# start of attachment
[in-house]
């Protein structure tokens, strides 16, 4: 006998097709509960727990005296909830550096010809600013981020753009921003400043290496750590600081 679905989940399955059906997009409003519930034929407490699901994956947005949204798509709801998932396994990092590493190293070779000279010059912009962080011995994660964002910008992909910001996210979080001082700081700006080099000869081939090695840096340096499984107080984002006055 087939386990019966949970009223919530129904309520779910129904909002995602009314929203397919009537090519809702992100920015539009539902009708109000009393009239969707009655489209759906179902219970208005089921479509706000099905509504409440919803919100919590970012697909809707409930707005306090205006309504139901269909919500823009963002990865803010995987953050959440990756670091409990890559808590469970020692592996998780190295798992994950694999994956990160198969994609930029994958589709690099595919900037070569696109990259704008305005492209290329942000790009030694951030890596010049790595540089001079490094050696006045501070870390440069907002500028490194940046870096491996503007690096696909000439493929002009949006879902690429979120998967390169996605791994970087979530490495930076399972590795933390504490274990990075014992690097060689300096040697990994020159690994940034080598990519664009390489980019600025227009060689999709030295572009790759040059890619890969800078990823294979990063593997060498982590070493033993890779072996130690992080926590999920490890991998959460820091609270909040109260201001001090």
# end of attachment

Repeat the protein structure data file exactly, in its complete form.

[in-house]
């Protein structure tokens, strides 16, 4: 006998097709509960727990005296909830550096010809600013981020753009921003400043290496750590600081 679905989940399955059906997009409003519930034929407490699901994956947005949204798509709801998932396994990092590493190293070779000279010059912009962080011995994660964002910008992909910001996210979080001082700081700006080099000869081939090695840096340096499984107080984002006055 087939386990019966949970009223919530129904309520779910129904909002995602009314929203397919009537090519809702992100920015539009539902009708109000009393009239969707009655489209759906179902219970208005089921479509706000099905509504409440919803919100919590970012697909809707409930707005306090205006309504139901269909919500823009963002990865803010995987953050959440990756670091409990890559808590469970020692592996998780190295798992994950694999994956990160198969994609930029994958589709690099595919900037070569696109990259704008305005492209290329942000790009030694951030890596010049790595540089001079490094050696006045501070870390440069907002500028490194940046870096491996503007690096696909000439493929002009949006879902690429979120998967390169996605791994970087979530490495930076399972590795933390504490274990990075014992690097060689300096040697990994020159690994940034080598990519664009390489980019600025227009060689999709030295572009790759040059890619890969800078990823294979990063593997060498982590070493033993890779072996130690992080926590999920490890991998959460820091609270909040109260201001001090």